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Ask HN: How to deal with big existing code base when you are new to the team
28 points by maheshs 9 days ago | hide | past | web | favorite | 18 comments
Context - I am just starting with a team as a new member which have huge ReactJS code base. I have only basic understanding of ReactJS.

Is there any mental modal, tips, experience which I can follow to speed up my understanding of framework as well as code base and start contributing ASAP?

Start with understanding what business problem the app solves.

Understand roles in application (admin, user, etc.) Click through the application, do list of all URLs/pages, describe what you think it does and consult with PO/team to clarify understanding.

Then learn where data comes in/out and in what format. Study schema of database (hint: ERD diagrams). Then study business API (schema, endpoints, graphiql).

Then you can move to frontend. Frontend is easy after you understand all above :P You will basically know what it does/should do, so you don't even need to read code.

React code is very modular so it's easy to navigate, to find where to start simply use React Devtools (shows component name on hover), then you should be able to navigate rest of code via IDE/editor.

If codebase is of high quality it should also have React Styleguidist or Storybook with most components to play with.

To understand react it's best to write it yourself:

  * https://jasonformat.com/wtf-is-jsx/
  * https://dev.to/ameerthehacker/build-your-own-react-in-90-lines-of-javascript-1je2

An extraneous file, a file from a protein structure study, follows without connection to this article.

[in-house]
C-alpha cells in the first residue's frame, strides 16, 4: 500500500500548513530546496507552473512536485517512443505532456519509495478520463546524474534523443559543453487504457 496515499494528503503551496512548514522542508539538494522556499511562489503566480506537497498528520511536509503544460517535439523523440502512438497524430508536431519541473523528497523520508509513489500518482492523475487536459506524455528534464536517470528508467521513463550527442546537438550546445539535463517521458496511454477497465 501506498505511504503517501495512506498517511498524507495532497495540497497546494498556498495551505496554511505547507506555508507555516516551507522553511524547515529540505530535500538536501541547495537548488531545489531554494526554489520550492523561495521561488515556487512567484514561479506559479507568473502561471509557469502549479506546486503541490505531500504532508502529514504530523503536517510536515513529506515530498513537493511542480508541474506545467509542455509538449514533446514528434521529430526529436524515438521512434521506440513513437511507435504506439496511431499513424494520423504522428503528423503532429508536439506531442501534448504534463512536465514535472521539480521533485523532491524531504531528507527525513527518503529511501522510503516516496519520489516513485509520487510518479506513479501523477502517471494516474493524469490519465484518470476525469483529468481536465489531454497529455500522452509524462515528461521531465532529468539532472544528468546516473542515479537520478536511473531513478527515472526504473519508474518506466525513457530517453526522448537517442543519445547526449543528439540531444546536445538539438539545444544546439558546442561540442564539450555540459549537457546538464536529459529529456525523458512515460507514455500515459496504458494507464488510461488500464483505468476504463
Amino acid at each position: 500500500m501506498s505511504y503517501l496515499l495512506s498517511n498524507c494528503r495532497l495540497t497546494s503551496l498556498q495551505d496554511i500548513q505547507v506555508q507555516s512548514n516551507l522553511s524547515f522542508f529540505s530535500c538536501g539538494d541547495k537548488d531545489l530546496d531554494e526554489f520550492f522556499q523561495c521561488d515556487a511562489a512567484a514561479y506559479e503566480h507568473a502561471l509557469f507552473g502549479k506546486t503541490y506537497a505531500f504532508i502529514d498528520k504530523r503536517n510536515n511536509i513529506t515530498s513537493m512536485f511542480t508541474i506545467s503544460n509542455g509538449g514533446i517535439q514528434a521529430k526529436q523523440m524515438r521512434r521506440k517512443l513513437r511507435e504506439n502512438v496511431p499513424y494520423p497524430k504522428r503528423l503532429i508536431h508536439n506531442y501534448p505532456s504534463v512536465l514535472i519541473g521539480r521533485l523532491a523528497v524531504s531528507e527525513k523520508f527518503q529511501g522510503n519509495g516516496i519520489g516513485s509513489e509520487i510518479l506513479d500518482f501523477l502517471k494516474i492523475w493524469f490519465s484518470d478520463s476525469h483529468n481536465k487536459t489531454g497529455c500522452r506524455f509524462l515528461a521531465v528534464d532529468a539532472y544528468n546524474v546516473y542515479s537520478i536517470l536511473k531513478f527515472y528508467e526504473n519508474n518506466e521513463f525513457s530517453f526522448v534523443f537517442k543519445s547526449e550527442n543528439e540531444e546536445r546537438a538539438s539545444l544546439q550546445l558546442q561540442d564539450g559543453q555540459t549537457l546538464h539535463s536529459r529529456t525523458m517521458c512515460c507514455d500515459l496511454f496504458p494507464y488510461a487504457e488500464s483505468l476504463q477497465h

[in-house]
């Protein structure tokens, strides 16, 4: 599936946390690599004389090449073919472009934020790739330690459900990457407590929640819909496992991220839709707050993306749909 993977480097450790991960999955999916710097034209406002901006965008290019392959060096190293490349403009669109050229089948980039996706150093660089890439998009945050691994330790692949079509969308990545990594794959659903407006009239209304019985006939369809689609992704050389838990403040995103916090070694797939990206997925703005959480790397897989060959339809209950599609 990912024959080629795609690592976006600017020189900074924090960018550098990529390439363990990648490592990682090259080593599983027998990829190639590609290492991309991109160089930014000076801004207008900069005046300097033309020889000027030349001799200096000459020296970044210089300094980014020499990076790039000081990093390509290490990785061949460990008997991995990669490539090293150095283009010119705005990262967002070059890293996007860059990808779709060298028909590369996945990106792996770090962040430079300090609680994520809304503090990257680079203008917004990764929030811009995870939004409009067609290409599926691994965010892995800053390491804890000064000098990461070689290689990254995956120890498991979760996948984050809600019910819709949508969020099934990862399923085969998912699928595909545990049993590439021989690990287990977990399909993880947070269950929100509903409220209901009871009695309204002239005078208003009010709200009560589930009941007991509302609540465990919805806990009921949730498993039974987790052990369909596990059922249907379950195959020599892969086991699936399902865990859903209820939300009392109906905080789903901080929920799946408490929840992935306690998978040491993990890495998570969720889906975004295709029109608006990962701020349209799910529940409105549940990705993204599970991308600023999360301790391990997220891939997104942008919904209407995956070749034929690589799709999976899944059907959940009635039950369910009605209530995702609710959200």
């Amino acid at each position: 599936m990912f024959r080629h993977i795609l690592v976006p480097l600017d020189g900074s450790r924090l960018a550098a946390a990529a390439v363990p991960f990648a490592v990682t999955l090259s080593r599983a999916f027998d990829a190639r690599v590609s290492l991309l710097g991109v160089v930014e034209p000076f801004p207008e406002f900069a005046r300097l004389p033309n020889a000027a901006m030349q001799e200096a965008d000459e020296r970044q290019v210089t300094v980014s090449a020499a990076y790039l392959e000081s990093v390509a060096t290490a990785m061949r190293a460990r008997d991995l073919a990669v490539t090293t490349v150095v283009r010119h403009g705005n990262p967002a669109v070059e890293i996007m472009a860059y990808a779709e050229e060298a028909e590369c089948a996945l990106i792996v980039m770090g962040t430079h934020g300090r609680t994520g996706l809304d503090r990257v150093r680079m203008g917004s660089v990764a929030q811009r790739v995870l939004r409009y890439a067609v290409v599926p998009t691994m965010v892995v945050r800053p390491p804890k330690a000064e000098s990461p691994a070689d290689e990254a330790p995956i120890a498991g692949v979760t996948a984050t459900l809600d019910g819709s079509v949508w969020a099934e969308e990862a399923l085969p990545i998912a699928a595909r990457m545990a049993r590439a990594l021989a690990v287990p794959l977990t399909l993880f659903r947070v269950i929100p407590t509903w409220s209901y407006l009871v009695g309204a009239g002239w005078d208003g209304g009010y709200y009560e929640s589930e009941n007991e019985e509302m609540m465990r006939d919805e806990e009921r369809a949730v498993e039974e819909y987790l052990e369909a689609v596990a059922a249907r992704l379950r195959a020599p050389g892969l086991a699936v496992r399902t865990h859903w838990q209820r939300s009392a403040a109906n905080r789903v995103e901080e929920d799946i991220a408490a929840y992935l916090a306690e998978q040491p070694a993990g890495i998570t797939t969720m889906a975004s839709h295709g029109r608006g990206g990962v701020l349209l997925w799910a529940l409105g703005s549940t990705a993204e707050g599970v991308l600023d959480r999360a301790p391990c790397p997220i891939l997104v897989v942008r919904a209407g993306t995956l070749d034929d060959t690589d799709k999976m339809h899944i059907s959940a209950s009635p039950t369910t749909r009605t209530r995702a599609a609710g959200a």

* https://pomb.us/build-your-own-react/

Get the application working locally. You will likely find a lot of old half-written doc that doesn’t work anymore, and other developers have tricks and changes they made on their local machine to get things running. You should get it all running yourself and document what you did for the next developer.

My team's code hasn't been able to run locally for at least 7 years. All development consists of committing changes to SVN trunk and running a Hudson build to update a shared dev server. We have hundreds of commits per day, mostly with unhelpful messages like "up".


I cannot agree with the GP post more, you should be able to reproduce a working environment from source and environmental config. If you cannot you may want to try getting your team and your management to see the value in investing in doing so. When I took my latest contract, I literally walked into an environment where developers where pushing to the same server, debugging on the same server and generally stomping all over each other. I felt like I was developing in the 90's all over again. They did not see that it was a huge productivity killer. I took the time to automate the development environment to the point where each developer was able to run a script and have a fully local dev environment. Isolated DB, isolated server, isolated LDAP instance everything needed to run the environment completely disconnected. It is really not that hard to go thru the process of setting everything up and capturing the process in scripts, even something as simple as shell scripts or powershell scripts are better than having the dev environment fail, and having to stop progress while everyone scrambles to get an environment back up.

As for the topic at hand, I always find the entry point of the application, fire up the debugger and walk thru the main workflows of the application. This generally gives me enough of a mental map of the app to be able to dig into an area when I get a bug or feature request. The debugger allows you to break on areas you don't understand and work thru them in more detail.